The Biggest Story

Biggest StoryReviewed by: Kendra Smalley, Professional Writing Student at Taylor University



Title: The Biggest Story: How the Snake Crusher Brings Us Back to the Garden

Author: Kevin DeYoung

Illustrator: Don Clark

Publisher: Crossway

Publication Date: August 2015

Format: Hard Cover

Length: 119 Pages


Told in an entertaining style and accompanied by whimsical illustrations, this book covers the Bible by linking many well-known stories into one concise metanarrative about God’s promise to redeem humanity through Christ Jesus. It is split into ten chapters, which include information from Genesis to Revelation. The first two chapters cover the fall of humanity and its results, focusing on Adam and Eve, the flood, and the Tower of Babel. Chapter three is about the patriarchs, Abraham, Isaac, and Jacob, as well as more notes about the sins and flaws of humanity. The expansion of the Jewish people and their escape from Egypt is covered in chapter four. Chapter five discusses Moses and the commands God gave him; it also notes the disobedience of the Jews and God’s continued efforts to set them on the path of righteousness. Chapter six continues the theme of disobedience, punishment, and promise as David, Solomon, and the split of Israel are examined. God’s promise of a savior and Israel’s stubbornness are reiterated in chapter seven, and in chapter eight we read of the birth and death of Christ. Chapter nine bursts with hope through the resurrection and ascension of Christ, as well as the gift of the Holy Spirit. Finally, chapter ten sums up the metanarrative, reinforces the truth of God’s promises, and affirms the coming hope of Heaven.


Rating (1 to 5)

4 out of 5 stars

This book deserves four stars out of five for its relative clarity of relating the complexities of the Bible. The emphasis on humanity’s sin seemed somewhat overdone, yet there were also frequent reminders of God’s grace.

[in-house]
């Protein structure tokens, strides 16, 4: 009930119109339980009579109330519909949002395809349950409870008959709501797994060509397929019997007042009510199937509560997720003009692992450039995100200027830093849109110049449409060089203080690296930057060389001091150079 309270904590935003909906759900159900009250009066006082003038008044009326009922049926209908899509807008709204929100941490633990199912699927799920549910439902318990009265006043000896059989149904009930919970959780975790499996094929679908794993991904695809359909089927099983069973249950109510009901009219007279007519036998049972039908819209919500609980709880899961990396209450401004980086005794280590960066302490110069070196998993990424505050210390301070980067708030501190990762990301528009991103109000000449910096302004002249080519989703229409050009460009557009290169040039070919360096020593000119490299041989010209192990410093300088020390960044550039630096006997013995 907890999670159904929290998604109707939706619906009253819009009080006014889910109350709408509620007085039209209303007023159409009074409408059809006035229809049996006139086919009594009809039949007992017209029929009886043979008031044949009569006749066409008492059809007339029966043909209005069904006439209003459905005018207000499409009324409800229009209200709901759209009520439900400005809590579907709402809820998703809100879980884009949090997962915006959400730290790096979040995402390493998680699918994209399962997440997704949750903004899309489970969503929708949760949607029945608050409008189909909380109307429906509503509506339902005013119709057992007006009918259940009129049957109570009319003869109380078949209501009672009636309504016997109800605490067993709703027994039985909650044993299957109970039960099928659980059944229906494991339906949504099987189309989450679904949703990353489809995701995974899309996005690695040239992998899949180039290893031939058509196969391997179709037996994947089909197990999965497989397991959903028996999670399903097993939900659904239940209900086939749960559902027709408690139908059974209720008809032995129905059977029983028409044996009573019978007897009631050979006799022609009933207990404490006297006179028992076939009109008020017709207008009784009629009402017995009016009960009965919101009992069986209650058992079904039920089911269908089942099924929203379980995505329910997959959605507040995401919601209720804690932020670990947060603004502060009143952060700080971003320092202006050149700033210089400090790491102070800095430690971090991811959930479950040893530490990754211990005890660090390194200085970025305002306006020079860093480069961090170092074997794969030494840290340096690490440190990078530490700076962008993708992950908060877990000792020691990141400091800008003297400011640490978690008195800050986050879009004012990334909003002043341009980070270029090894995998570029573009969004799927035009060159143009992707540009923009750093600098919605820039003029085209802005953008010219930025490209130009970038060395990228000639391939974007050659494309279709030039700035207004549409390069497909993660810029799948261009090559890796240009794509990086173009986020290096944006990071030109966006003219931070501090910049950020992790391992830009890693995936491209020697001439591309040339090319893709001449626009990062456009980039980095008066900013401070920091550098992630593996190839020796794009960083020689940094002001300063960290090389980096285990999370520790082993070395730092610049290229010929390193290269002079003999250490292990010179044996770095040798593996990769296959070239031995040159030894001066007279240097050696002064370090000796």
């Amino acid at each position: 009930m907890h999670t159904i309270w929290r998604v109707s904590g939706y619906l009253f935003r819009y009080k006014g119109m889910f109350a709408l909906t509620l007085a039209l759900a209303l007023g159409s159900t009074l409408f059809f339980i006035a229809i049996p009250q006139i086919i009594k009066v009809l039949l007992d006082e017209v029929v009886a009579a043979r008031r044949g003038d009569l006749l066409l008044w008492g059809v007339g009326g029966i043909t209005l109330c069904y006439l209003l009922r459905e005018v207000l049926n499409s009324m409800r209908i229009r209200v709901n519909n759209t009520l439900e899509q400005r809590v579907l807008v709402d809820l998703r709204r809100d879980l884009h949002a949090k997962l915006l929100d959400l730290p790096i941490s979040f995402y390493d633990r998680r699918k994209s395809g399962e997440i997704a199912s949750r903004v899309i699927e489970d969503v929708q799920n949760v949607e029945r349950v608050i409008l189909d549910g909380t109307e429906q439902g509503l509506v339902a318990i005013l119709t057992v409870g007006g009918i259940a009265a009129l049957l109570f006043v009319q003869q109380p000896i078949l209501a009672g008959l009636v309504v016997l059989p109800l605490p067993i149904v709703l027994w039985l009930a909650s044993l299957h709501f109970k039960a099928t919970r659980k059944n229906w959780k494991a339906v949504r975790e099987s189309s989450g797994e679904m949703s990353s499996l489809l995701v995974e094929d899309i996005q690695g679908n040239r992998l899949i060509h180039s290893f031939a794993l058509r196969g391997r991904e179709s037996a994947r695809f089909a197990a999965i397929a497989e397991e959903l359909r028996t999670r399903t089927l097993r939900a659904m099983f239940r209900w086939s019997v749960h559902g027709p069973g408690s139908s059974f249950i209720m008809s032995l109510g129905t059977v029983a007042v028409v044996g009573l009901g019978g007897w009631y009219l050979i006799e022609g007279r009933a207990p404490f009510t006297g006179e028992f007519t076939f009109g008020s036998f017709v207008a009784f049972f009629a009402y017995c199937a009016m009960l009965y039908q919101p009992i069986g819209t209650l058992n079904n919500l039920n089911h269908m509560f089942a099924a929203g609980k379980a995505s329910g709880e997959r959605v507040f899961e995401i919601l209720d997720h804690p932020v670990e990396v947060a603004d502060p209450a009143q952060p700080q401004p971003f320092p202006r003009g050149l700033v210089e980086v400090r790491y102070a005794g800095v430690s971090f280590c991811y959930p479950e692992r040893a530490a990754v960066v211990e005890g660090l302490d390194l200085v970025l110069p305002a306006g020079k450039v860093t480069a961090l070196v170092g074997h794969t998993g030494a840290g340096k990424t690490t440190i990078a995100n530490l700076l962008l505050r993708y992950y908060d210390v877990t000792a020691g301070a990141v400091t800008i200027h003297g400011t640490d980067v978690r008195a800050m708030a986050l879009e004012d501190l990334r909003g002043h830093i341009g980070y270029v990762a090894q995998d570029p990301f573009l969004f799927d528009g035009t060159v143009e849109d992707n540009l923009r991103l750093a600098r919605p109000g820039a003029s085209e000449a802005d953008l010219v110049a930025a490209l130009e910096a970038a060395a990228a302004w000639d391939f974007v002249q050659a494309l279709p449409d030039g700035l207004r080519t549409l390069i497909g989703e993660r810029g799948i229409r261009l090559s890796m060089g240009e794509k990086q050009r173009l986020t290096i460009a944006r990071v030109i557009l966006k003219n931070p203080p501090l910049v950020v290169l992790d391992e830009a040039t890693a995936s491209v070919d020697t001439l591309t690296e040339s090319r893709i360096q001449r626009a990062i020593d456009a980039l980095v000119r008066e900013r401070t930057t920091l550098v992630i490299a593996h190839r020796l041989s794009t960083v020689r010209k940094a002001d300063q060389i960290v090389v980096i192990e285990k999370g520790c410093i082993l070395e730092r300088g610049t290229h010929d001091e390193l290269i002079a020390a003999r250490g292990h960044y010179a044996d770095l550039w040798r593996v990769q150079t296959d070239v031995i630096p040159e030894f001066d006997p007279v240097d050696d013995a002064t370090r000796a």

Suggested Audience

This is a book written for children who already have some knowledge of the Bible and are not new believers. The book occasionally seemed to assume the audience previously had heard some of the stories, and it sometimes jumped around chronologically. However, for a child who has previously been exposed to the stories of the Bible, it is written in a fun, comprehensible manner that will keep the attention of the young reader. The audience is also assumed to be entirely composed of Christians because there is no mention of salvation through faith, though it does urge readers to continue to believe and trust in God.

Christian Impact

In general, this book closely follows the Bible; however, it tends to over-emphasize some aspects, while diminishing others. There is a heavy focus on how humanity continues to rebel against God. Some of this could have been omitted in order to provide more space to discuss Jesus, who was only in the last few chapters. I was surprised that Jesus’ life and ministry were given only one chapter. Although it is mentioned that Christ taught and performed amazing miracles, no details are given about said doings. Moreover, the audience is assumed to be Christian because there is a lack in clarity about who will be saved and why. The book details hope for the good and punishment for the bad, but it doesn’t mention salvation through faith.

This book does a good job affirming the Bible’s overarching narrative of God’s promise of hope to humanity despite our sins and rebellions. At times, however, the book seems to emphasize humanity’s sin more than necessary, and it occasionally jumps around in a somewhat confusing manner. Because it is written for children, it is a short book, and the author’s somewhat light-hearted style kept it engaging. Moreover, the illustrations that accompany the text are unique and beautiful.

Kendra Smalley is studying English Literature and professional writing at Taylor University in Indiana.

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